As human relationships and their collective aspirations fit into this expanded definition of capital, this approach helped us sense possible growth passed that of notoriety or monetary abundance.
This all might sound like meaningless self-serving palaver. However, our experience leads us to believe that charting a path forward from here, most everyone will need to get into a habit of assessing what resources (and relationships) they have available, taking particular care to protect that which is not easily replaced. Realistically, we’re all in this together, working toward far more than toilet paper or fleeting opportunity.
Consequently, take stock of what you have, envisioning where you want to go. Start looking past the first bump in the road, focusing on what’s in the distance. Most importantly, remember that fast is slow, slow is fast. It takes a lot longer to pick yourself up off the ground than simply avoiding running into the wall in the first place.
4. Who are you, really?
Two variables are unbelievably relevant at the moment, in the backdrop of a situation most people aren’t accustomed to.
The first is a disturbing reminder of inevitable mortality or future uncertainty, and how we as individuals process it. The second relevant measure is one’s sense of pervasive optimism, of which my wife and business partner Jamie exemplifies.
Most of us, myself included, rarely take a minute to recognize how amazingly lucky we are in this modern age of abundance and security. For the least optimistic of all of us, these moments of clarity tend to be profound.
In particular, I recall being in Freetown, Sierra Leone on the eve the country declared itself “Ebola Free” in November 2015. This societal inflection point took place after a lengthy period where the very fabric of society and community had been almost completely destroyed by civil unrest, natural disaster, and finally a disease epidemic. Entropy, harm, and death were measured and experienced in far greater scope than those who simply contracted Ebola.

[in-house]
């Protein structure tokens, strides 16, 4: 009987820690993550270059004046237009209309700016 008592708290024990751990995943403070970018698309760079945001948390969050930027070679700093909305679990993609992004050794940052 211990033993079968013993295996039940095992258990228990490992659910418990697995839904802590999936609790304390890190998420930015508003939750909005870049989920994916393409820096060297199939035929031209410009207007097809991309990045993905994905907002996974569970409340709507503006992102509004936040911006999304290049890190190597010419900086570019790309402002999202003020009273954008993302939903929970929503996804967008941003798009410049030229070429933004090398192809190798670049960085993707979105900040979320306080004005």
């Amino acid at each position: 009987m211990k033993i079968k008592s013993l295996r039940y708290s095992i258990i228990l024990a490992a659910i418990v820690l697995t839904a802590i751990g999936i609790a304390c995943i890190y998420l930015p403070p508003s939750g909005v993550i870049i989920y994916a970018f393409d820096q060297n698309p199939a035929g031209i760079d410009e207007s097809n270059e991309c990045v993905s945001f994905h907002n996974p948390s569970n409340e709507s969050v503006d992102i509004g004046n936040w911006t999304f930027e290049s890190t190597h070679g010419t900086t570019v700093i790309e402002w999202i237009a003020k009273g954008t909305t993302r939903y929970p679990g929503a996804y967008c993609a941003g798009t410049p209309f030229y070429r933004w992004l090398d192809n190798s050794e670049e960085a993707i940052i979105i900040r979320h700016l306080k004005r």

At the height of the outbreak, one’s sense of mortality and profound loss were literally measured moment-to-moment, day-to-day. Uncertainty and fear accompanied nearly every daily decision. People died or contracted Ebola simply by going to a hospital to deliver a baby or appendicitis. Social and economic instability claimed countless others. This context of persistent uncertainty is something I’ll never forget. Equally, I will never stop being amazed by the outpouring of overwhelming joy and optimism on the day the country declared it was exiting its national nightmare.
This moment was fleeting, as two months later a new case was discovered in the country. One can only imagine the effect that discovery had on each and every individual who had previously celebrated their resilience in the face of tragedy.
As lucky as we are, others live and aspire to prosper under a far heavier weight of concern than most can imagine. If we continue to remind ourselves optimism is not a measure of circumstance but consciously-chosen state of mind, we can use this knowledge to bridge life’s challenges.
It comes down to how we choose to navigate the dark periods of life and says a lot about who we are. For some, it’s expressed as, “This too will end”. For others, it is knowing there is always optimism to be employed as an antidote to the unsettling reality of things we have no control over.